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How Entrepreneurs in Southeast Asia Find Solutions in the Digital Economy

The digital economy can provide opportunities for solving problems.

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BY Melissa G. Bagamasbad - 15 Dec 2017

digital economy

PHOTO CREDIT: Getty Images

The Southeast Asian region is diverse and complex, and so are the development challenges that entrepreneurs are racing to address, such as underdeveloped banking systems, lack of access to credit, and lack of proper digital infrastructure.

But Nick Nash, Group President of SEA Group, Singapore, a leading Internet platform in Southeast Asia, is optimistic that Southeast Asian start-ups are up to the challenge.

“[W]hat gives me so much optimism is ASEAN is good at solving problems,” Nash says at the Asian Business and Investment event held in conjunction with the ASEAN Summit in Manila in November.

Below are some key points discussed during the panel on Entrepreneurship in the Digital Economy:

Technology helps more people get access to financial services

Richard Eldridge, CEO of Lenddo Philippines, says he found an opportunity to help out when he was starting out as an entrepreneur in the Philippines. He recalls how half of his employees would borrow money from him because they weren’t being served by financial services in traditional financial institutions such as banks.

“It made me think why?” he says. “Why didn’t hardworking, educated people who were working for me didn’t get the same chance as me when I was growing up?”

He says he observed the same thing in other developing countries. Around 200 million micro entrepreneurs and 2 billion people also weren’t getting the full range of financial services they should have been getting to grow and to generate more income. When Eldridge asked financial institutions why they wouldn’t serve these people when there was a huge demand, they said they didn’t have enough information about them and they didn’t have the technology to allow them to serve these people at the price point that would economically work for them.

Eldridge again referred to the 2 billion people he observed and said that most of them are under 30 and connected to the digital economy. They used smartphones, had access to the Internet, had email accounts, and used social media.  “The question then was why can’t they use this information [and connection to the digital economy] to get access to financial services,” he says. “Share that information through proprietary algorithms to get financial institutions to know more about their customers and allow them to say yes to more people. Yes, you can have a savings product. Yes, you can have a line of credit.”

Eldridge says that today, Lenddo operates in 200 countries around the world, including in Southeast Asia. They will be entering Thailand and Vietnam soon.

Getting ASEAN to adopt digital practices is key

Manny Pangilinan, Managing Director of First Pacific Company Ltd. in the Philippines, says that the reason why they’re developing the digital economy is basically to make people’s lives easier. “We’re a telco — Internet cannot thrive without the proper infrastructure being laid out,” he explains.

Pangilinan says their platform allows the government to give out loans through conditional cash transfers to various families in the Philippines. There are also other forms of loans such as commercial loans. Pangilinan states that 70 percent of the people don’t have a bank account or credit card.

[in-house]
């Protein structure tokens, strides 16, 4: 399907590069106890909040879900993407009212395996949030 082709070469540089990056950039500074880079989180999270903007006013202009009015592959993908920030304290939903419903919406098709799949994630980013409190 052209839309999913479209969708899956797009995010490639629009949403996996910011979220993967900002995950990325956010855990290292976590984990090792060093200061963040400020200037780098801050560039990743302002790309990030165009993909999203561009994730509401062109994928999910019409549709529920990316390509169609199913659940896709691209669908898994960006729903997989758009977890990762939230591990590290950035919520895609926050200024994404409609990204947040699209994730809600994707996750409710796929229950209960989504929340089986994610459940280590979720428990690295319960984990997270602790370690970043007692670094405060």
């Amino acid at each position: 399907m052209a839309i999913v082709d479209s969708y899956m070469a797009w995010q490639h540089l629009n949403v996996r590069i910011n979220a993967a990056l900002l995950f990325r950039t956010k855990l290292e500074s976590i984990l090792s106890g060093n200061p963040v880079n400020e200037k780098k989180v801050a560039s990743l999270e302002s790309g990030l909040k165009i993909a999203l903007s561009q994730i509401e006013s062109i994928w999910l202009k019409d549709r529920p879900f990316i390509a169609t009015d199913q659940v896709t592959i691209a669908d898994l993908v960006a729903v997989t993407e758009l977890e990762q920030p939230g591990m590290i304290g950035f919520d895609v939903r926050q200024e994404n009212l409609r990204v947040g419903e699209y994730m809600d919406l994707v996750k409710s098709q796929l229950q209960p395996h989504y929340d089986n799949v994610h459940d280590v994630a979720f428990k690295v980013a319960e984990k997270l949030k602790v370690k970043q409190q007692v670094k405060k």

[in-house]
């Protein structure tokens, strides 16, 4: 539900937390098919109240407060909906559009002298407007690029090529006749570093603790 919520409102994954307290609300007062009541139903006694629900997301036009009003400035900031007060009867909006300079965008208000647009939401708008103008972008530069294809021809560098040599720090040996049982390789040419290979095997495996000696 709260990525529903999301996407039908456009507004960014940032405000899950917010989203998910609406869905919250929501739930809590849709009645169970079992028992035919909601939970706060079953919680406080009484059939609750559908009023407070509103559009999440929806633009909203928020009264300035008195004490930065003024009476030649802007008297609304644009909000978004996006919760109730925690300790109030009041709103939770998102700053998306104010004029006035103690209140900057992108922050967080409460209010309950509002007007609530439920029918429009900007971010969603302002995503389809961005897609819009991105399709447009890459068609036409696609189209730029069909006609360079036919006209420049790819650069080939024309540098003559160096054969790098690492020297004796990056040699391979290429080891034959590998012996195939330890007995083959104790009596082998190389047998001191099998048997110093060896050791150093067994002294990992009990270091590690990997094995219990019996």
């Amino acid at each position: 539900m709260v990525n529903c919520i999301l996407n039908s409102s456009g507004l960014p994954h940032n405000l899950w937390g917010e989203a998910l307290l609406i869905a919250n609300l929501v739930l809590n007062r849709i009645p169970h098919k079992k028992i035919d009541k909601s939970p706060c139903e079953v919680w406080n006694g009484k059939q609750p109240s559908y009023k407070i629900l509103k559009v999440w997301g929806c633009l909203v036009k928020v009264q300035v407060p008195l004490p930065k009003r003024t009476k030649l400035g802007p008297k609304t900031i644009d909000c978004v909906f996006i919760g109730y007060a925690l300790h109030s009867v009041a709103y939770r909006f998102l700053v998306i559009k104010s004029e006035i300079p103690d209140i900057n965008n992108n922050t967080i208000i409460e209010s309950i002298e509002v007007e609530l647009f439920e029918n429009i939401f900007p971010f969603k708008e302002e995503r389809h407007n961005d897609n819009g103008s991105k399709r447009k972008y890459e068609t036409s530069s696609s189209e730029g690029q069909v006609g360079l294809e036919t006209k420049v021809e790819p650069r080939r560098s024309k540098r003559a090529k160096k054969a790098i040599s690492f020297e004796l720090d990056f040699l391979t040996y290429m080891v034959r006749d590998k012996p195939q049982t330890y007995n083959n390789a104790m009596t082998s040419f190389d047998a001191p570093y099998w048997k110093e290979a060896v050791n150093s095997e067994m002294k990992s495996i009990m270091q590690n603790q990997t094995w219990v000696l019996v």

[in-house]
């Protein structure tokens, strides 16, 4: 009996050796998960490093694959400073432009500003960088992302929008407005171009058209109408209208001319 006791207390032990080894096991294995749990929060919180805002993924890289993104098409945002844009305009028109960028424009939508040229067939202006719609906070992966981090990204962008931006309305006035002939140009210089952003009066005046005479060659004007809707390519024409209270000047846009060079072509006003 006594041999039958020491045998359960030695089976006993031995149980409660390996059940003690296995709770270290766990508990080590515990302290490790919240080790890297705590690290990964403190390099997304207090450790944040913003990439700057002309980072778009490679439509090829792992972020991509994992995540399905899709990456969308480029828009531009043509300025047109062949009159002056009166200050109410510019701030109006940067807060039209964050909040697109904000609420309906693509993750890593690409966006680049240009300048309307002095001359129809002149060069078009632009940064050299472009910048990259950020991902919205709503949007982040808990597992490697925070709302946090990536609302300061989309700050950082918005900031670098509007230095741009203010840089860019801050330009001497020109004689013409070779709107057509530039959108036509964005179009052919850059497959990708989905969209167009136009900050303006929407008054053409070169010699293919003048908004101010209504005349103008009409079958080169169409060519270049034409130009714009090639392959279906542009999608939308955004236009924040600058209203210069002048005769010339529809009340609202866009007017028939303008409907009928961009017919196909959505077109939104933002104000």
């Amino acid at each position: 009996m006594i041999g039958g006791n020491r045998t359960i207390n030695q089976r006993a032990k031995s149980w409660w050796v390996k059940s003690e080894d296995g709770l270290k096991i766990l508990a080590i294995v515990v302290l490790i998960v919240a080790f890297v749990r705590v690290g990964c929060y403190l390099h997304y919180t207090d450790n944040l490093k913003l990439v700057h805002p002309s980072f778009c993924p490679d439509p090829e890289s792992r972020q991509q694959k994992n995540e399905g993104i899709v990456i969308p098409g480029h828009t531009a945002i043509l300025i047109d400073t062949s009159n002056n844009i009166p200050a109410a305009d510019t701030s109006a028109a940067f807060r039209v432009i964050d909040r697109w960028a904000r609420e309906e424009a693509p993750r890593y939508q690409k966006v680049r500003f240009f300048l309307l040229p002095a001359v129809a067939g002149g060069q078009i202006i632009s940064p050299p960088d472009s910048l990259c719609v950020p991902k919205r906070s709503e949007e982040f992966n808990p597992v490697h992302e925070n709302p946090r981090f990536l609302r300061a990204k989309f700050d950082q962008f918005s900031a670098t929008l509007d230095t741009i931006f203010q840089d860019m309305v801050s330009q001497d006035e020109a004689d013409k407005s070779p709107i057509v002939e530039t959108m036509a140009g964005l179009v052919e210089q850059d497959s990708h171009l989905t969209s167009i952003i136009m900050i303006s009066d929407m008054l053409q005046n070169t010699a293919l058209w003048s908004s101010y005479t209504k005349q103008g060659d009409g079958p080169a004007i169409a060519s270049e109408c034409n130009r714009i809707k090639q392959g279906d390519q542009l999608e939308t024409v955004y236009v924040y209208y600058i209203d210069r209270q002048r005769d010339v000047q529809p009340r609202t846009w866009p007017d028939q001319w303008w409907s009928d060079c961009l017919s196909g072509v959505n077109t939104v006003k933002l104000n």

“If you give a debit card or credit card or PayMaya to a farmer for example, first question he will ask is ‘What will I do with this plastic? Part of the challenge of the ASEAN is to inculcate that consciousness and practice of using digital methods.” Part of it isn’t just the infrastructure, but the device and consciousness, and utility of using digital methods of payment.

Pangilinan talks about their other enterprise, PayMaya, where they are on the other side of the loans. He says it’s efficient, saves money, and allows financial inclusion for banks. “It allows banks to lend money to anyone in the Philippines, anywhere, if all conditions are met,” he says.

ASEAN needs the proper digital infrastructure

Pangilinan says this can be done first, by having the proper infrastructure. “Internet by itself cannot exist without an infra,” he says. “Without the highways, without the delivery systems. And the smart devices must be there. And the ability for the device to connect to the Internet.” Pangilinan says only 40 percent in the Philippines have smartphones. This can be solved also by Internet companies opening credit facilities for them to borrow cell phones and even appliances.

Pangilinan says people must also adjust to digital payments and get used to cashless transactions. He says that there are many mobile phone users in the Philippines for example; it’s just a matter of making your phone your wallet.

“By loading on your phone not just what you need to communicate but also to pay for your [fast food, electric bills,] or what payment transactions are needed,” he explains. Pangilinan says the habit of paying via brick-and-mortar or physical stores needs to be broken.

The digital economy can improve lives

Pangilinan also adds how recently, Japanese companies told him while he was in Tokyo how they wanted to lend money to the Philippines. Pangilinan says he told them that he would provide the infrastructure and platform for lending.   

“At the end of the day, the Internet should be judged not on the money we make, but if from so many years from today we can say, we have improved the lives of our people. We have less poor people by way of the Internet. Then I think we have done a good job,” he says.

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